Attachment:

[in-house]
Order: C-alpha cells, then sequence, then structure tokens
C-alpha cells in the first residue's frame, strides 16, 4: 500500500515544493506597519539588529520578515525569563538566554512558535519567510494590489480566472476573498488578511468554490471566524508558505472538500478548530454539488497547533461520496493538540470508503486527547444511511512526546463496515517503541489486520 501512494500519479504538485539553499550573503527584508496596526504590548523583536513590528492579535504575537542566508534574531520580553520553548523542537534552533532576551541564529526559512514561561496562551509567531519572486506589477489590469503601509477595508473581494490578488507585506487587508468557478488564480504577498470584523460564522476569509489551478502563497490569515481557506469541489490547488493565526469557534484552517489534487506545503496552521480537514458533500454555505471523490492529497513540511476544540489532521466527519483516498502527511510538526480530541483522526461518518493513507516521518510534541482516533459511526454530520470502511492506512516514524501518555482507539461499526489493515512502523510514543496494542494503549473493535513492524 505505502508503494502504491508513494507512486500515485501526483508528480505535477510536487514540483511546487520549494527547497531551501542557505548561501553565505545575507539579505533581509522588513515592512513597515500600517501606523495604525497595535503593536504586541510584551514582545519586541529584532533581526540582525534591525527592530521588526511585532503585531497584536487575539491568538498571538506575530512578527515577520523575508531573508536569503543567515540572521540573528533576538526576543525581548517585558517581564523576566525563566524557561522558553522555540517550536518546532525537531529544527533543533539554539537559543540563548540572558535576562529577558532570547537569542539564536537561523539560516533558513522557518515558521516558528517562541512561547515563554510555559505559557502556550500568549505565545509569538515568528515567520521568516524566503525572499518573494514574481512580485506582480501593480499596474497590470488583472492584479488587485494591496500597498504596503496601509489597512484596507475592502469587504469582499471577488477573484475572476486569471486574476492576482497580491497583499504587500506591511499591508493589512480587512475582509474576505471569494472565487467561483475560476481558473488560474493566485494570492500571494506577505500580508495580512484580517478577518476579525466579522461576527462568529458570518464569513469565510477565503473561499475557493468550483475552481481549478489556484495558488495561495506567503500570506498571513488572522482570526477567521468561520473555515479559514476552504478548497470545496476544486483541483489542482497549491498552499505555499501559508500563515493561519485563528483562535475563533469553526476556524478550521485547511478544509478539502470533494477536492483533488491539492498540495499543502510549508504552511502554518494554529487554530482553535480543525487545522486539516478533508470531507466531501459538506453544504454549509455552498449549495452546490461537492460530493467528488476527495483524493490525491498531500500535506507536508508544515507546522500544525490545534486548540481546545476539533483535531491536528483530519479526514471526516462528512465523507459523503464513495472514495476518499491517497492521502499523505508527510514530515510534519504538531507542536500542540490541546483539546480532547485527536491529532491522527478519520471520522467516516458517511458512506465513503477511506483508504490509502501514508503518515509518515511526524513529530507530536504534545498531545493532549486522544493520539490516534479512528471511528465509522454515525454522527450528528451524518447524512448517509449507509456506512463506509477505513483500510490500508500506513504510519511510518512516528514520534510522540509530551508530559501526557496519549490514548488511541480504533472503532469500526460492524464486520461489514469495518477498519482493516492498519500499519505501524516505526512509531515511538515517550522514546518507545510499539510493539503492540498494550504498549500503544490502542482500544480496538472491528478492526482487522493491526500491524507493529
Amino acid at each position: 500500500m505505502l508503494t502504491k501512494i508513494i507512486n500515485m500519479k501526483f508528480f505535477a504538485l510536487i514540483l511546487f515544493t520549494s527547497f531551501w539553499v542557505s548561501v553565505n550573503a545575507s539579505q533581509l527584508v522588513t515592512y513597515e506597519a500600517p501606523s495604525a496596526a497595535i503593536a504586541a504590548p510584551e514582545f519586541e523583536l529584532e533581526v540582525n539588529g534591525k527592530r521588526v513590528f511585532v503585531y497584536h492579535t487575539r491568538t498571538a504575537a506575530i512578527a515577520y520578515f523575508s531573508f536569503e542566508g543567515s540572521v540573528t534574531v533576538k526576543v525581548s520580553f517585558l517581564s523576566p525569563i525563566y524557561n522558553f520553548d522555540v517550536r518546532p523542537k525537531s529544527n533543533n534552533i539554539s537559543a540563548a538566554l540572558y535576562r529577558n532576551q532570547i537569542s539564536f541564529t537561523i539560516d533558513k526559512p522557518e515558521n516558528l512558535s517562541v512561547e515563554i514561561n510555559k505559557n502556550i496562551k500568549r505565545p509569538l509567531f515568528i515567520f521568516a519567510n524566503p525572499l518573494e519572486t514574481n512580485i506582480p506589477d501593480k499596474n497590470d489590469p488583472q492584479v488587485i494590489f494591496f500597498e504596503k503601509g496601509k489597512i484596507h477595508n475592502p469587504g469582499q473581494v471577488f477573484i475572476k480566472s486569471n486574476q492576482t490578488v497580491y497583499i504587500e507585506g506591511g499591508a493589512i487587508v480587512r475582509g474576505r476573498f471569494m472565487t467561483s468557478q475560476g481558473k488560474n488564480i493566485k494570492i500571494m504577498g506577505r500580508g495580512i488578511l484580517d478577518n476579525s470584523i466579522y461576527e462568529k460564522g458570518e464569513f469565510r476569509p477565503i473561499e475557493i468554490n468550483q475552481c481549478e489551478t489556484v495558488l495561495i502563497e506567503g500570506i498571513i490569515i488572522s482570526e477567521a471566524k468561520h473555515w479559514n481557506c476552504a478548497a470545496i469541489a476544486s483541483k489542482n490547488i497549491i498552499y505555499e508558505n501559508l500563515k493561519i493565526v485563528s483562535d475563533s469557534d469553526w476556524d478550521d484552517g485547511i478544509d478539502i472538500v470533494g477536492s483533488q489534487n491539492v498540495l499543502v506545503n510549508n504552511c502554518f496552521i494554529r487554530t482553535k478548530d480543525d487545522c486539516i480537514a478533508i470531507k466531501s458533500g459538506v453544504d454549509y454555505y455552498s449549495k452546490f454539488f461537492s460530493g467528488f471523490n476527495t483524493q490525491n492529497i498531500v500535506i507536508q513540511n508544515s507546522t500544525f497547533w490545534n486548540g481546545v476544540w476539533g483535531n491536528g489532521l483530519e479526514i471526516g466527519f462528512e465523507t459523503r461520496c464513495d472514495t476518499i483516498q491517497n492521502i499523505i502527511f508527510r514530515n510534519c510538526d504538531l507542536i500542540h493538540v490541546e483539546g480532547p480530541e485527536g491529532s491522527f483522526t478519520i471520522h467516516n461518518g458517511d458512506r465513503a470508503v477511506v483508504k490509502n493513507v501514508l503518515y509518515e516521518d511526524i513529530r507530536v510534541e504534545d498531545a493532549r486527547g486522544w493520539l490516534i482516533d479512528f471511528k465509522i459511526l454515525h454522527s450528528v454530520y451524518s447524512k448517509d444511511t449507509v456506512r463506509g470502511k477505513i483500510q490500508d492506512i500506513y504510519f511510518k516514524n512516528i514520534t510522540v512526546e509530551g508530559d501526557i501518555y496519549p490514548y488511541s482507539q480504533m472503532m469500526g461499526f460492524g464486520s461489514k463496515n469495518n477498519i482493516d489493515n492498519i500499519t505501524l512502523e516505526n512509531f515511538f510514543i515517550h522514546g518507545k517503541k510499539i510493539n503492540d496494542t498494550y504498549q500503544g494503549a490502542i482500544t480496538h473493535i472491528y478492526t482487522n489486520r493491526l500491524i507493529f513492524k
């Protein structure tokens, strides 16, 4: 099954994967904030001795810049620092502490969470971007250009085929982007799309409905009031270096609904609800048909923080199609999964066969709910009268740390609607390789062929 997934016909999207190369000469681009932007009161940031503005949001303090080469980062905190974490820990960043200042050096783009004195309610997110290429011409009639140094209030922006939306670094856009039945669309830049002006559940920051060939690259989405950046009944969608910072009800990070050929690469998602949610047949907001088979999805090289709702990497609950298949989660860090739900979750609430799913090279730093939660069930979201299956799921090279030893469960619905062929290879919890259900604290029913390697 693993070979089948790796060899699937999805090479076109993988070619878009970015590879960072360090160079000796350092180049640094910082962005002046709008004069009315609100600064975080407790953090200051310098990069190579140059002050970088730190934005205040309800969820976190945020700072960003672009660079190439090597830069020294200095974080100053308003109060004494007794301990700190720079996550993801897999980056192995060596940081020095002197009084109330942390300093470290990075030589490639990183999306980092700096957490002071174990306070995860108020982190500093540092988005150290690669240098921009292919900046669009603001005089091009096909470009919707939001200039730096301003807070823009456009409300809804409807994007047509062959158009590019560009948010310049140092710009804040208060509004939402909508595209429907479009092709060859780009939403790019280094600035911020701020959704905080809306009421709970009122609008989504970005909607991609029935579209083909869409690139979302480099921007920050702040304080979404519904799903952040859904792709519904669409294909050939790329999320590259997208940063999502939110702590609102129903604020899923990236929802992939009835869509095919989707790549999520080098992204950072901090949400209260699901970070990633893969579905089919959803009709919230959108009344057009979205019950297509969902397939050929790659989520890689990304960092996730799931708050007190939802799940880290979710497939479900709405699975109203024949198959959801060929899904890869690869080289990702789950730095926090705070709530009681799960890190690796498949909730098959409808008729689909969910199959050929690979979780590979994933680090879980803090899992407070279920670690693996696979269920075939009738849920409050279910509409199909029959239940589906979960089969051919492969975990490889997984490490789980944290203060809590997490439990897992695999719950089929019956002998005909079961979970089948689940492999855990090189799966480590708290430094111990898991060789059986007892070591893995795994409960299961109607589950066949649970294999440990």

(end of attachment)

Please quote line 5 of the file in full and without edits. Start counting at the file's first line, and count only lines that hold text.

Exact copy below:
């Protein structure tokens, strides 16, 4: 099954994967904030001795810049620092502490969470971007250009085929982007799309409905009031270096609904609800048909923080199609999964066969709910009268740390609607390789062929 997934016909999207190369000469681009932007009161940031503005949001303090080469980062905190974490820990960043200042050096783009004195309610997110290429011409009639140094209030922006939306670094856009039945669309830049002006559940920051060939690259989405950046009944969608910072009800990070050929690469998602949610047949907001088979999805090289709702990497609950298949989660860090739900979750609430799913090279730093939660069930979201299956799921090279030893469960619905062929290879919890259900604290029913390697 693993070979089948790796060899699937999805090479076109993988070619878009970015590879960072360090160079000796350092180049640094910082962005002046709008004069009315609100600064975080407790953090200051310098990069190579140059002050970088730190934005205040309800969820976190945020700072960003672009660079190439090597830069020294200095974080100053308003109060004494007794301990700190720079996550993801897999980056192995060596940081020095002197009084109330942390300093470290990075030589490639990183999306980092700096957490002071174990306070995860108020982190500093540092988005150290690669240098921009292919900046669009603001005089091009096909470009919707939001200039730096301003807070823009456009409300809804409807994007047509062959158009590019560009948010310049140092710009804040208060509004939402909508595209429907479009092709060859780009939403790019280094600035911020701020959704905080809306009421709970009122609008989504970005909607991609029935579209083909869409690139979302480099921007920050702040304080979404519904799903952040859904792709519904669409294909050939790329999320590259997208940063999502939110702590609102129903604020899923990236929802992939009835869509095919989707790549999520080098992204950072901090949400209260699901970070990633893969579905089919959803009709919230959108009344057009979205019950297509969902397939050929790659989520890689990304960092996730799931708050007190939802799940880290979710497939479900709405699975109203024949198959959801060929899904890869690869080289990702789950730095926090705070709530009681799960890190690796498949909730098959409808008729689909969910199959050929690979979780590979994933680090879980803090899992407070279920670690693996696979269920075939009738849920409050279910509409199909029959239940589906979960089969051919492969975990490889997984490490789980944290203060809590997490439990897992695999719950089929019956002998005909079961979970089948689940492999855990090189799966480590708290430094111990898991060789059986007892070591893995795994409960299961109607589950066949649970294999440990």